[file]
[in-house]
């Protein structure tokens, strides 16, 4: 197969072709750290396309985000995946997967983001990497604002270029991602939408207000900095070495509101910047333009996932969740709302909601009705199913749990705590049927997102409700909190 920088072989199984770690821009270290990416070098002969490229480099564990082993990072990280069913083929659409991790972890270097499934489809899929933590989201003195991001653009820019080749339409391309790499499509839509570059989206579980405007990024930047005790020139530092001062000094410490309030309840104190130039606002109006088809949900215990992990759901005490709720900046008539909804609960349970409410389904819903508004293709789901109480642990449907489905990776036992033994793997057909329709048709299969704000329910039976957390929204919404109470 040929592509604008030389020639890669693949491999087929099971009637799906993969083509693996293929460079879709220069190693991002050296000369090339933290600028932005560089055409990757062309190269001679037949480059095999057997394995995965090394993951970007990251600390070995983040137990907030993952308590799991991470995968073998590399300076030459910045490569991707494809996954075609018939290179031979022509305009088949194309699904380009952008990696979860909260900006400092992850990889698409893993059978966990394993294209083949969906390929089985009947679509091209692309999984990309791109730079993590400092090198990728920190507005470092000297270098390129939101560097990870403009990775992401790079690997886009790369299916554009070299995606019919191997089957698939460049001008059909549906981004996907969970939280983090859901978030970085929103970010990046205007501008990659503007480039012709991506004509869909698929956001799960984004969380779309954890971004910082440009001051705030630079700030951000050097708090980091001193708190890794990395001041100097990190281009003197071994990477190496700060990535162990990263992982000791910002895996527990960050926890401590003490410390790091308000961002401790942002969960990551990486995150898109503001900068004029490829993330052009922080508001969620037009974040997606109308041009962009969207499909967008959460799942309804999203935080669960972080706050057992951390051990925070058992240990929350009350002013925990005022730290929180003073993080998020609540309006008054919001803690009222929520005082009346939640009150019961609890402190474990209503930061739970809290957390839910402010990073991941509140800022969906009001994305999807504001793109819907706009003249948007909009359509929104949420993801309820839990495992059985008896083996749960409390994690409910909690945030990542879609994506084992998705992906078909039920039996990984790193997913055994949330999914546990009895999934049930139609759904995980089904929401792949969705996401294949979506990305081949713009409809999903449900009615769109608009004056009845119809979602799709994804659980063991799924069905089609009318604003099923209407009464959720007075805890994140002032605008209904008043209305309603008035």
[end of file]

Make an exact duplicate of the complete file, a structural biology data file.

[in-house]
């Protein structure tokens, strides 16, 4: 197969072709750290396309985000995946997967983001990497604002270029991602939408207000900095070495509101910047333009996932969740709302909601009705199913749990705590049927997102409700909190 920088072989199984770690821009270290990416070098002969490229480099564990082993990072990280069913083929659409991790972890270097499934489809899929933590989201003195991001653009820019080749339409391309790499499509839509570059989206579980405007990024930047005790020139530092001062000094410490309030309840104190130039606002109006088809949900215990992990759901005490709720900046008539909804609960349970409410389904819903508004293709789901109480642990449907489905990776036992033994793997057909329709048709299969704000329910039976957390929204919404109470 040929592509604008030389020639890669693949491999087929099971009637799906993969083509693996293929460079879709220069190693991002050296000369090339933290600028932005560089055409990757062309190269001679037949480059095999057997394995995965090394993951970007990251600390070995983040137990907030993952308590799991991470995968073998590399300076030459910045490569991707494809996954075609018939290179031979022509305009088949194309699904380009952008990696979860909260900006400092992850990889698409893993059978966990394993294209083949969906390929089985009947679509091209692309999984990309791109730079993590400092090198990728920190507005470092000297270098390129939101560097990870403009990775992401790079690997886009790369299916554009070299995606019919191997089957698939460049001008059909549906981004996907969970939280983090859901978030970085929103970010990046205007501008990659503007480039012709991506004509869909698929956001799960984004969380779309954890971004910082440009001051705030630079700030951000050097708090980091001193708190890794990395001041100097990190281009003197071994990477190496700060990535162990990263992982000791910002895996527990960050926890401590003490410390790091308000961002401790942002969960990551990486995150898109503001900068004029490829993330052009922080508001969620037009974040997606109308041009962009969207499909967008959460799942309804999203935080669960972080706050057992951390051990925070058992240990929350009350002013925990005022730290929180003073993080998020609540309006008054919001803690009222929520005082009346939640009150019961609890402190474990209503930061739970809290957390839910402010990073991941509140800022969906009001994305999807504001793109819907706009003249948007909009359509929104949420993801309820839990495992059985008896083996749960409390994690409910909690945030990542879609994506084992998705992906078909039920039996990984790193997913055994949330999914546990009895999934049930139609759904995980089904929401792949969705996401294949979506990305081949713009409809999903449900009615769109608009004056009845119809979602799709994804659980063991799924069905089609009318604003099923209407009464959720007075805890994140002032605008209904008043209305309603008035």